While we are waiting for the opening of the world fair 2015, let’s briefly glance at the past, when Verona was the focus of public interest
The official name of EXPO 2015 is „World fair Milan 2015, Italy“.
The world fairs started in the 18th century and became a real fleeting fashion in the middle of the 19th century.
The Eiffel tower has been built within two years for the Parisian world fair in 1889, precisely for the centenary celebrations of the French Revolution.
The phenomenon “world fairs” entrained a lot of „smaller“ fairs. Verona as well was caught by this wave of enthusiasm and, on the occasion of the EXPO 2015, it’s high time to talk about the province fair in Verona in 1900.
But why should we be interested in the fair in Verona from 1900?
Due to several fateful events, Verona’s economy stalled persistently in the second half of the 19th century. Not only the general economic crisis caused Verona a lot of trouble, but also a number of grape diseases (phylloxera, downy mildew and mildew) as well as the pébrine, a parasitic disease of the silkworms, brought the economy down.
To crown it all, the terrible flooding of the river Adige in 1882 caused enormous damages in the entire province.
Furthermore, about twenty thousand soldiers from the Austrian occupying army had been withdrawn from the city after the annexation of the province to Italy, when they had guaranteed a decent income for the 55.000 residents, although they were hardly tolerated by the locals.
The city councillors wanted to set an example, as you’d call it nowadays, and were seriously intended to start up the economy of Verona, therefore they decided to organize the World fair in Verona in 1900, precisely at the turn of the century (today it would be called Verona EXPO).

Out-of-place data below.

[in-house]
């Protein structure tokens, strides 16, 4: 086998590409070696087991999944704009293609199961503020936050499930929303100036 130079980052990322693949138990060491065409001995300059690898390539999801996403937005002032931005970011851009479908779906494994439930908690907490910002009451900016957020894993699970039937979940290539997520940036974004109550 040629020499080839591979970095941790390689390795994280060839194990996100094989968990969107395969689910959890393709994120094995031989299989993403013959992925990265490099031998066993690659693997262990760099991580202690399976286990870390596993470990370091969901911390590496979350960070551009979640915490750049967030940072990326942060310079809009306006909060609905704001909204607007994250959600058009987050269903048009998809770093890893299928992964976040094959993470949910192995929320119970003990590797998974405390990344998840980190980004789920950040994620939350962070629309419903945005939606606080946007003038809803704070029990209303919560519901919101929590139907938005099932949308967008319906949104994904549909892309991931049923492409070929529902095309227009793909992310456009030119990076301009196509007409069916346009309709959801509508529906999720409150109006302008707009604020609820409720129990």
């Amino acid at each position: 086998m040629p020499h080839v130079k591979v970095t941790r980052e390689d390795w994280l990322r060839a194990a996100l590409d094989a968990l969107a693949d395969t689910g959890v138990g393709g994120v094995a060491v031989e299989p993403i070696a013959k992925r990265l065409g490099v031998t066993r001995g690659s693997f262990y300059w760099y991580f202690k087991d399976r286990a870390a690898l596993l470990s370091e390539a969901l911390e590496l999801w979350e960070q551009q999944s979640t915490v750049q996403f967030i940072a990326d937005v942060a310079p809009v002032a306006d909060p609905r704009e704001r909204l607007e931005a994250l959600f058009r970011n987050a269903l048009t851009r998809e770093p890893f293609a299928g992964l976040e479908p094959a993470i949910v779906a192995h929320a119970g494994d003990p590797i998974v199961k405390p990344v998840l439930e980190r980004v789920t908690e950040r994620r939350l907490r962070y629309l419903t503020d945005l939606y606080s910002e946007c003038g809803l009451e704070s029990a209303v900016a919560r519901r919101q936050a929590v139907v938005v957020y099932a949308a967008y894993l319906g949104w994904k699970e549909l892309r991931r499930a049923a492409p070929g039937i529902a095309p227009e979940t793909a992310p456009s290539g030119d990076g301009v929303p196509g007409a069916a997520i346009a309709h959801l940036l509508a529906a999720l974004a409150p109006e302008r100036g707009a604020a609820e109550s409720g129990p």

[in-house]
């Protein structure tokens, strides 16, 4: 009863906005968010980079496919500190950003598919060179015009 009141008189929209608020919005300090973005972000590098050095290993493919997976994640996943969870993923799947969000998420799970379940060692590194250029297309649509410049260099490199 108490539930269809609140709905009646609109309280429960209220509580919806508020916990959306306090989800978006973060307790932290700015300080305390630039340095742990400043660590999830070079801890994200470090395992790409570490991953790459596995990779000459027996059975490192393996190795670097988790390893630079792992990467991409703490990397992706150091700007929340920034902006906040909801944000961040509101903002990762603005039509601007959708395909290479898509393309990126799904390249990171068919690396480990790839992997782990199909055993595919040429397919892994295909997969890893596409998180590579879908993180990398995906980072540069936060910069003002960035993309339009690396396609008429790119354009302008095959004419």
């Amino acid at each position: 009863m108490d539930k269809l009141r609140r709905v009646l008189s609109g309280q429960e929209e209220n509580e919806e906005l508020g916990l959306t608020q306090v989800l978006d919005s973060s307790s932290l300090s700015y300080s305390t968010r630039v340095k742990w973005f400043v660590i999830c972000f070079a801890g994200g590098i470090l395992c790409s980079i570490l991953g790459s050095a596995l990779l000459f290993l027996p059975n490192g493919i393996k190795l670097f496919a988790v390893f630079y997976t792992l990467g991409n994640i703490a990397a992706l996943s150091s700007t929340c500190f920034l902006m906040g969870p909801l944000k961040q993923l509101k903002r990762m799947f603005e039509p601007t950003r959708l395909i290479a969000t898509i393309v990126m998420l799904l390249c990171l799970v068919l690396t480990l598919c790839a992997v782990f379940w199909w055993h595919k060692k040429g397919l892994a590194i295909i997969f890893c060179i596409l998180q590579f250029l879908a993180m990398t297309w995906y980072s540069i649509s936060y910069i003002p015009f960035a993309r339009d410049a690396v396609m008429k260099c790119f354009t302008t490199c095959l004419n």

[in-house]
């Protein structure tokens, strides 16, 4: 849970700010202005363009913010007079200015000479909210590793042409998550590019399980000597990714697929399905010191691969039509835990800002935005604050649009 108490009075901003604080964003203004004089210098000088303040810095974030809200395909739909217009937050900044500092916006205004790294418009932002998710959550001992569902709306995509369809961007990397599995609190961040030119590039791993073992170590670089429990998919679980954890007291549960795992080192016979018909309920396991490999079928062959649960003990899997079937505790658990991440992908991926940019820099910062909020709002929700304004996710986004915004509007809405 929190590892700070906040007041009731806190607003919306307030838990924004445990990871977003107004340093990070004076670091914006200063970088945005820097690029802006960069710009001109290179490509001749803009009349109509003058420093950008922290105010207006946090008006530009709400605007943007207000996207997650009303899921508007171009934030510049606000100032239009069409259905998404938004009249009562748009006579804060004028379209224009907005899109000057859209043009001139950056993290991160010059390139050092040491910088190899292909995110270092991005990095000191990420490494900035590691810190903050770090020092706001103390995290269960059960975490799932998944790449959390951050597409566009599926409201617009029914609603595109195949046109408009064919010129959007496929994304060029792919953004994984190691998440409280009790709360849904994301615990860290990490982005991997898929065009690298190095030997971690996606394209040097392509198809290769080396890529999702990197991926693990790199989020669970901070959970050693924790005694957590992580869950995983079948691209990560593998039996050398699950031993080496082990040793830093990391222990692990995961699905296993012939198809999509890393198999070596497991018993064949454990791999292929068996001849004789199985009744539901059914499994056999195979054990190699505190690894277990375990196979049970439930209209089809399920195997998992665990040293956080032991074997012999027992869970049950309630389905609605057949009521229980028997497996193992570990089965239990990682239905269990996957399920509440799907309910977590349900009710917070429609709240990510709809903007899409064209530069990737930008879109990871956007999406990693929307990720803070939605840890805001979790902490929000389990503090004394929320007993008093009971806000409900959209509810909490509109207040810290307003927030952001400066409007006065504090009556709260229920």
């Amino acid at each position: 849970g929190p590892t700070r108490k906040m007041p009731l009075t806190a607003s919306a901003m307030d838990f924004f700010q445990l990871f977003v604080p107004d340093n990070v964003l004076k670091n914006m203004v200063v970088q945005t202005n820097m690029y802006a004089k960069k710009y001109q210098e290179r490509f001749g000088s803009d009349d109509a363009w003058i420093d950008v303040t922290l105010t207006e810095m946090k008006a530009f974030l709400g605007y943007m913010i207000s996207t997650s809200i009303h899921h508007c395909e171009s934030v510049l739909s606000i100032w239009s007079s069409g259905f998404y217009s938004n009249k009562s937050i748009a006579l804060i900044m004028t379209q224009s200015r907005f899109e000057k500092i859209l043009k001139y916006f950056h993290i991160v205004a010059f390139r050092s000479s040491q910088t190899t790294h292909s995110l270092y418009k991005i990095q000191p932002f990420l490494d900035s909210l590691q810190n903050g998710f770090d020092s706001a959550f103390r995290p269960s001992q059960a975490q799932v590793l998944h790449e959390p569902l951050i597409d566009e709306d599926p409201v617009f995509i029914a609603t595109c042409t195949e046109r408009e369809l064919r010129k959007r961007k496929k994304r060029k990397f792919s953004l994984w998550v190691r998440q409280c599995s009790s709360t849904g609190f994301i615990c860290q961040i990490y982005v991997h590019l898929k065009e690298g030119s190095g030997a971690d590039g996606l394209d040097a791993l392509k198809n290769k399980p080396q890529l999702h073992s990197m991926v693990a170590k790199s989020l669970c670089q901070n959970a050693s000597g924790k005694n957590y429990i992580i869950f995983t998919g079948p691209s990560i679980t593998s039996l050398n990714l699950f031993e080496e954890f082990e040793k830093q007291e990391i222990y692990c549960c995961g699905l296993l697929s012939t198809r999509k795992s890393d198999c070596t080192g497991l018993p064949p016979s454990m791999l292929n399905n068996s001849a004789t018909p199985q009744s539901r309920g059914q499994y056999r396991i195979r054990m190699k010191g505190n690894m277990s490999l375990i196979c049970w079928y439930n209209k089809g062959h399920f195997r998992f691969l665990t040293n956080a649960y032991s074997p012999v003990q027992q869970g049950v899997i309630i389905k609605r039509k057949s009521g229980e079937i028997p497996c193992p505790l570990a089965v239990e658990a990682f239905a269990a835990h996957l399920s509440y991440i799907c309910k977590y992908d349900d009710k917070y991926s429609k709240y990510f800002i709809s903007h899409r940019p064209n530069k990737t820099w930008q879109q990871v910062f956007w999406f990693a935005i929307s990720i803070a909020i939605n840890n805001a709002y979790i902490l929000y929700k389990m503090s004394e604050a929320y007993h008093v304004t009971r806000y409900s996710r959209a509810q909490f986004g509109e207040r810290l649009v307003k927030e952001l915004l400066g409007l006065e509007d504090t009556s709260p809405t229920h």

The fair was supposed to show the progresses in the manufacturing industry and agriculture of Verona and the entire region; besides, several international, national and regional competitions concerning agricultural machines, sericulture and cheese dairy were meant to be a starting point for other similar organizations.
The exhibition halls of the world fair in Verona were installed between the station Porta Nuova and the Basso Acquar district, next to the then newly built canal Camuzzoni, to free a large area from the former military zone.
We don’t know exactly, to what extent and in which order the marble industry was representated at the exhibition. What we know is, that some of the fair organizers, namely the “Accademia d’Agricoltura, Scienze, Lettere, Arti e Commercio di Verona“ (Veronese Academy of agriculture, science, literary studies, art and commerce), published therefore several scientific and technical brochures.
The founder of Marmi Rossi, Maurizio, didn’t even finish elementary school, but he was a brilliant man with a great thirst of knowledge and a knack for entrepreneurship. Immediately after the Second World War he took private tuition in Italian from the local minister and, probably at the same time, he started buying indiscriminately old books on the flea market in Piazza Erbe in Verona (the books were already old at that time, some were dated back to the 19th century, others to the early 20th century): it’s likely that he only bought them because they were cheap! Not knowing about the value, good Maurizio had gradually got himself a small literary treasure, unfortunately a large part of these books got lost. One small book belonged to that valuable collection but has been saved until today, it intrigues and moves us, the founder’s grandchildren, because we are all still stonemasons in our hearts.
"Marble, stone and earth colours of the Veronese province.
(natural rock material for construction and decoration)
Memoirs of Enrico Nicolis M. E.
Publication on the occasion of the exhibition in Verona
April, May, June 1900"
Only 70 faded pages tell about the finishing of marble and natural stone from the Veronese province, just the history of the beginning of the today’s Veronese stonemason tradition. The booklet belonged to the memoirs of the Veronese Academy of agriculture, science, literary studies, art and commerce, which still exists; its library is open to the public from Mondays to Fridays from 9.30 to 12.30.
Are you interested in learning more about the content of this booklet? Then read through our next article…